And I was “still around in the fall” (lucky me), so when the job posted, I submitted my application and sent my resume and cover letter separately to the assistant principal. One day, when I came in to sub P.E. (looking my best in yoga pants and sneakers), the assistant principal said I’d be called for an interview.

The Thursday before Columbus Day, I had an interview. It was for an Extended Term Sub Social Studies Position for the teacher going out on maternity leave. In the room were three parents, two teachers, and a principal for an ETS, which I didn’t expect. I thought I did well. In addition, when asked if I’d brought a portfolio with me, I handed mine over. I noticed the applicant before me didn’t have one, but I don’t know if the man after me did. I didn’t really know my competition or if the administration had someone in mind beforehand and the interview was just a formality.

When I finished, the principal said they’d decide quickly and there’d be some overlap between the ETS and the teacher.

I waited.

No call Friday, but I wasn’t expecting an answer that soon.

Then it was Columbus Day weekend.

Tuesday, no call.

By Wednesday, I was





That evening, I came home from my daughter’s ballet and found I’d missed a call from the assistant principal at the school. Nothing to get my hopes up about. When I’d had the Building Sub phone interview, the assistant principal was kind enough to call and tell me I didn’t get the job.

Then I opened my computer. The assistant principal sent me an e-mail advising me to call. Now I couldn’t help but hope. I tried the number, but I got a general message because it must’ve been the main number.

An hour later, the phone rang.

I got the job.

Could I start the next day?


After hanging up, I had to cancel four daily sub jobs I’d already taken.

The day before I got the job, I had published a post about bloggers who disappear. I don’t plan to do that. But I’m going to be busier. I’ll have lessons to plan, work to grade, discipline issues to recover from, parents to contact, report cards to send, conferences to attend.

The house still has to be cleaned. Laundry still needs to be done. Children still need help with their homework. Meals still need to be prepared.

And I had promised myself to write 1k per day on Naked Eye for the month of October. I’m at around 18k words. I don’t want to abandon this project. But I can’t do it all and I have to maintain a level of cleanliness. And sanity.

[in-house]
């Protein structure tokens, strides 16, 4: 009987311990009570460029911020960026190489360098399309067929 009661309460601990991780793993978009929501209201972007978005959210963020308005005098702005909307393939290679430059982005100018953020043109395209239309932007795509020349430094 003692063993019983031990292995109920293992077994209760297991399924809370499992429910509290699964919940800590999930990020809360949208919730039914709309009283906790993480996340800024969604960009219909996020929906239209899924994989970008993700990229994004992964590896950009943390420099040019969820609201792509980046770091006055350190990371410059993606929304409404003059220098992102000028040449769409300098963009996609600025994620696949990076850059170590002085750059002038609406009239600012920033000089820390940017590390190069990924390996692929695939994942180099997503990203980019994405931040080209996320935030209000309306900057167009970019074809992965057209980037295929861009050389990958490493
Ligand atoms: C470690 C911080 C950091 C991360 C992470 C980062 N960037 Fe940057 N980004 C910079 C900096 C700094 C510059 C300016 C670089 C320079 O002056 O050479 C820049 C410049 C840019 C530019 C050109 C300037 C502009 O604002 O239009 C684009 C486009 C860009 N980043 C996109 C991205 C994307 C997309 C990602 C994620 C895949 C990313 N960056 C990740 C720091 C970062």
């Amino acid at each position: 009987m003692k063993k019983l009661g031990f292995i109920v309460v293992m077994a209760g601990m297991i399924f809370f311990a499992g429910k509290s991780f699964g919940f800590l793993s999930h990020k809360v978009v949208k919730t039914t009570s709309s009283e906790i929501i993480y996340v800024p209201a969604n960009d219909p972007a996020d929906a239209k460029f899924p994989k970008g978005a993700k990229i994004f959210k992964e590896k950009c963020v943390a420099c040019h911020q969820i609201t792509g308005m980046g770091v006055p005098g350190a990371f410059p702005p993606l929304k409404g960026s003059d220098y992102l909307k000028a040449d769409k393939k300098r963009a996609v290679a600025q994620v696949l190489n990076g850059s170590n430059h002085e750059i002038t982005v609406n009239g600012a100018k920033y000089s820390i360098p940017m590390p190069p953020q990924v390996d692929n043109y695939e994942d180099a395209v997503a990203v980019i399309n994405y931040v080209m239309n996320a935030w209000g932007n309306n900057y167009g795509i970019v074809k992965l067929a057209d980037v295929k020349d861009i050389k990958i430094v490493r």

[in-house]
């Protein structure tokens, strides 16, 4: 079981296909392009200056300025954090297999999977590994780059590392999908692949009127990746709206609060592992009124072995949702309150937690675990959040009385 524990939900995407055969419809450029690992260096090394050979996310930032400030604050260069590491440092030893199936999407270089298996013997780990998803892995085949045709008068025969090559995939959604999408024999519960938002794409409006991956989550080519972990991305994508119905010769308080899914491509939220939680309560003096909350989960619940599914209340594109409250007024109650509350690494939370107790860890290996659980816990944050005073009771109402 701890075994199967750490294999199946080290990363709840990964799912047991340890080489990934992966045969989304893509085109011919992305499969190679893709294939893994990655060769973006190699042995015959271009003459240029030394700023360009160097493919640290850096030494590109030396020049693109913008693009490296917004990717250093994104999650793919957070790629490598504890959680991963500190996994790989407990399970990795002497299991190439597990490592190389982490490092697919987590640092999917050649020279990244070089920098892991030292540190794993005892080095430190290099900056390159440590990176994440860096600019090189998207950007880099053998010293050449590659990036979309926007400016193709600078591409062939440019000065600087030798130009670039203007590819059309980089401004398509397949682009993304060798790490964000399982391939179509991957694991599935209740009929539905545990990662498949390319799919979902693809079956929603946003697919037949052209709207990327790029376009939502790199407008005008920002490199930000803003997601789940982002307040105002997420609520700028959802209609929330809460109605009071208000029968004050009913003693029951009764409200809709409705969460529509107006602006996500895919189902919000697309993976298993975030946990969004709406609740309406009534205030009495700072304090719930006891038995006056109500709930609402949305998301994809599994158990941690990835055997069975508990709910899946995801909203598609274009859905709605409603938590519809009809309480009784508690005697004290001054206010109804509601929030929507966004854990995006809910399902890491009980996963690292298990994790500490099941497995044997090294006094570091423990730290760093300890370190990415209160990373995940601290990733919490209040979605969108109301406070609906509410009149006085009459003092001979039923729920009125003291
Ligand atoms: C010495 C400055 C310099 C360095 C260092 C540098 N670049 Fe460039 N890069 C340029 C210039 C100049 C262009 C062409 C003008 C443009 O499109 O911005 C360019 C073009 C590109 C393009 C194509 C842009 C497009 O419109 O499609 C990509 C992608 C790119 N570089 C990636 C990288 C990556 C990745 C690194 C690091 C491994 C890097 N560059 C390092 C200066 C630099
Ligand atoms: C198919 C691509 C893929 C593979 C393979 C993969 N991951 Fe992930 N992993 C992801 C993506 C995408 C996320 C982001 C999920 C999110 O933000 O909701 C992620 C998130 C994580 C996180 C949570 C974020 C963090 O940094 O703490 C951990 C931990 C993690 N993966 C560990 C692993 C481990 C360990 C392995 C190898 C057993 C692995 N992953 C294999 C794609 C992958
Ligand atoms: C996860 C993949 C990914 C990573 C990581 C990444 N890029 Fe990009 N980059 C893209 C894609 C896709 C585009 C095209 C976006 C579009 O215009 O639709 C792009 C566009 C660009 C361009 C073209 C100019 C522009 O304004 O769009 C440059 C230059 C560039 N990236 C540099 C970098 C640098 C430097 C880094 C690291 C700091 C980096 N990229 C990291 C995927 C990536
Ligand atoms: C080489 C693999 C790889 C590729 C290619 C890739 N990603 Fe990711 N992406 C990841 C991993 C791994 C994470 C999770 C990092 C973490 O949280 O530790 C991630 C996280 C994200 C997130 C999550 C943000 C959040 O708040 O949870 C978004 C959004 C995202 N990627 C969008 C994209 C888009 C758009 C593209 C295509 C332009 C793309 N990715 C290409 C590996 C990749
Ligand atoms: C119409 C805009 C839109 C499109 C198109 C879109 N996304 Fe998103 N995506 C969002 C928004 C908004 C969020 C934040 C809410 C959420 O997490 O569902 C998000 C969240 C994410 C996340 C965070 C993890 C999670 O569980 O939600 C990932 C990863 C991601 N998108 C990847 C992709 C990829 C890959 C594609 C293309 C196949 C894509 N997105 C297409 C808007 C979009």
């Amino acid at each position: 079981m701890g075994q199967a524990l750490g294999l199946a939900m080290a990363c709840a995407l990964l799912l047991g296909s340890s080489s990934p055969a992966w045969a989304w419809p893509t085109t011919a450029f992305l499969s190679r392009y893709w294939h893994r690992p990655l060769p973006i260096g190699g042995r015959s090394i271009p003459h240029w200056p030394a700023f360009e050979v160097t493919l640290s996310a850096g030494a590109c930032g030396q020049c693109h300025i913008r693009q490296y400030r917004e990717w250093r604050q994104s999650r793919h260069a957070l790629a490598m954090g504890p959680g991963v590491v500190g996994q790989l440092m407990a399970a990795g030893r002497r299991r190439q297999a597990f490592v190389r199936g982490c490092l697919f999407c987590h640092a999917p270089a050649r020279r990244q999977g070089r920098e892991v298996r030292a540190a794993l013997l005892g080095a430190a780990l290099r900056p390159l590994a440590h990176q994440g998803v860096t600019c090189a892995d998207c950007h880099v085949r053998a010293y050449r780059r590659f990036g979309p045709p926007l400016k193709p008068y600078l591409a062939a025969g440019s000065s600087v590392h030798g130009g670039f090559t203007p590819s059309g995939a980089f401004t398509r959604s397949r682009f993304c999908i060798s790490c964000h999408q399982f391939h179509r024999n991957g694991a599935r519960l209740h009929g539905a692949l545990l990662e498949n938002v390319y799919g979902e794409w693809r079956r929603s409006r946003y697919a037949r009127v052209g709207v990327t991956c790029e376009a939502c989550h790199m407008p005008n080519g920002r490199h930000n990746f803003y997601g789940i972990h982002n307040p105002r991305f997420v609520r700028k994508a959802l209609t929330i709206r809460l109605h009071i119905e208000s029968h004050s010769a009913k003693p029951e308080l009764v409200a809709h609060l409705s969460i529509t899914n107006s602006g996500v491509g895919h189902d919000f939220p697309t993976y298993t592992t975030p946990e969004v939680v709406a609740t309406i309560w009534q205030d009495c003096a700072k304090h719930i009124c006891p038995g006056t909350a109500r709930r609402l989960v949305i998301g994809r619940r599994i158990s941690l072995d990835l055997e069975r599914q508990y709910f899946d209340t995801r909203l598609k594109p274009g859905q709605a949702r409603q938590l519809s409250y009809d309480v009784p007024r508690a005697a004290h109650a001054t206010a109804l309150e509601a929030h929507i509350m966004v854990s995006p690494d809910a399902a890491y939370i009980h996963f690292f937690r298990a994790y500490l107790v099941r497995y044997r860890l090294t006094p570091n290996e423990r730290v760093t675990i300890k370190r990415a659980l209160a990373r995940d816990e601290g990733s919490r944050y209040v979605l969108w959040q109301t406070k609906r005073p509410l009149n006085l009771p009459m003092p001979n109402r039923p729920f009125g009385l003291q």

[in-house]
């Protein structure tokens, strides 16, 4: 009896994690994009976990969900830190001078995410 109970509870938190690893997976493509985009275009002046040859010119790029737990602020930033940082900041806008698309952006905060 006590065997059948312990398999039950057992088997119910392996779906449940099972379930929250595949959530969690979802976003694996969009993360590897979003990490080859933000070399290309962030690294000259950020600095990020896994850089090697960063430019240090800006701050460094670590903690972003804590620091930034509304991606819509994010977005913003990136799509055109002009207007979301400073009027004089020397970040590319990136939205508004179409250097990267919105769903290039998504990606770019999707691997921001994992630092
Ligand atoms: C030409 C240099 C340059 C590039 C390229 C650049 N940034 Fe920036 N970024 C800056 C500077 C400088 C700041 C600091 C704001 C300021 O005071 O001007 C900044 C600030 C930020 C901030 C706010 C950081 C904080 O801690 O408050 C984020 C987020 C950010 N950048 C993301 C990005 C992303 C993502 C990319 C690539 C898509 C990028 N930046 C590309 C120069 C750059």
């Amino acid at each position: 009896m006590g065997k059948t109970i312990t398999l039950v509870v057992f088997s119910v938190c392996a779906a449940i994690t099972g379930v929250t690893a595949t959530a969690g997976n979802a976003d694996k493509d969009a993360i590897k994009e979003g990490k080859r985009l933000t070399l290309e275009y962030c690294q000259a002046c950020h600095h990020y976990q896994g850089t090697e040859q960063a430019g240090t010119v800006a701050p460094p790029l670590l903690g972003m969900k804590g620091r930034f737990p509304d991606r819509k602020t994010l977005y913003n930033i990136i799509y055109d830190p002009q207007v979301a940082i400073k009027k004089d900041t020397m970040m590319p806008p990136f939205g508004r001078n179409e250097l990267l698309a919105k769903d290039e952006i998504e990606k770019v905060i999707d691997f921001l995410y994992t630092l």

So I’m embarking on a whole new journey, albeit temporary. The teacher said she plans to return around the end of February, beginning of March.

I don’t know if you’ve noticed, but I haven’t been writing about subbing lately. I didn’t feel the passion and humor about posts as I did during the last school year. But mostly it was because I’d actually started interviewing, and didn’t want some administrator to stumble upon the blog and think I was putting down any school or teacher or student. While I think the posts have always been about me, and what I got out of any situation, I might not get to explain that to someone who decided not to interview me or hire me because of the blog.

Now I’m at one place every weekday, with students and teachers I knew previously, and some of the parents whom I also know outside this particular school.

I’m still a substitute teacher, albeit one with a long-term assignment. There are already posts I’ve written in my head, but I can’t share. (It’s kinda killin’ me.) But I won’t mention the new job much, except how it’s probably going to impact my domestic and writing lives.

My hope is that if I keep writing about writing, I hope it will push me to actually write.

I’ll probably post less and visit you less often than I’d like. But if you comment here, I’ll still be sure to visit.

And I’m still hosting a Blog Haunting from 10/28-11/1. We’ll haunt blogs, find friends and critique buddies. There will be a couple of giveaways too!

For the next few months, I’ll be frazzled.

But I’ll still be here.

“It's that little souvenir of a colourful year

Which makes me smile inside

So I cynically, cynically say, the world is that way

Surprise, surprise, surprise, surprise, surprise

Here's where the story ends”

*- Gavurin, David; Wheeler, Harriet. Song “Here’s Where the Story Ends” The Sundays.

Thursday, October 14, 2010

Kate DiCamillo, Role Model?

I took a couple of pictures, which came out weird. I’m sure she’ll
appreciate me using one from the Candlewick site instead.

One of my critique group members, Edith Cohn bought tickets for us to see a screening of “Because of Winn Dixie” at the Somerville Theatre. Then I won four tickets from The Official Kate DiCamillo Page on Facebook. The librarian at my children’s school had an extra. So my whole family, including in laws, got to see Kate DiCamillo read the beginning of Because of Winn Dixie and do a Q&A, and view the movie. Woo hoo!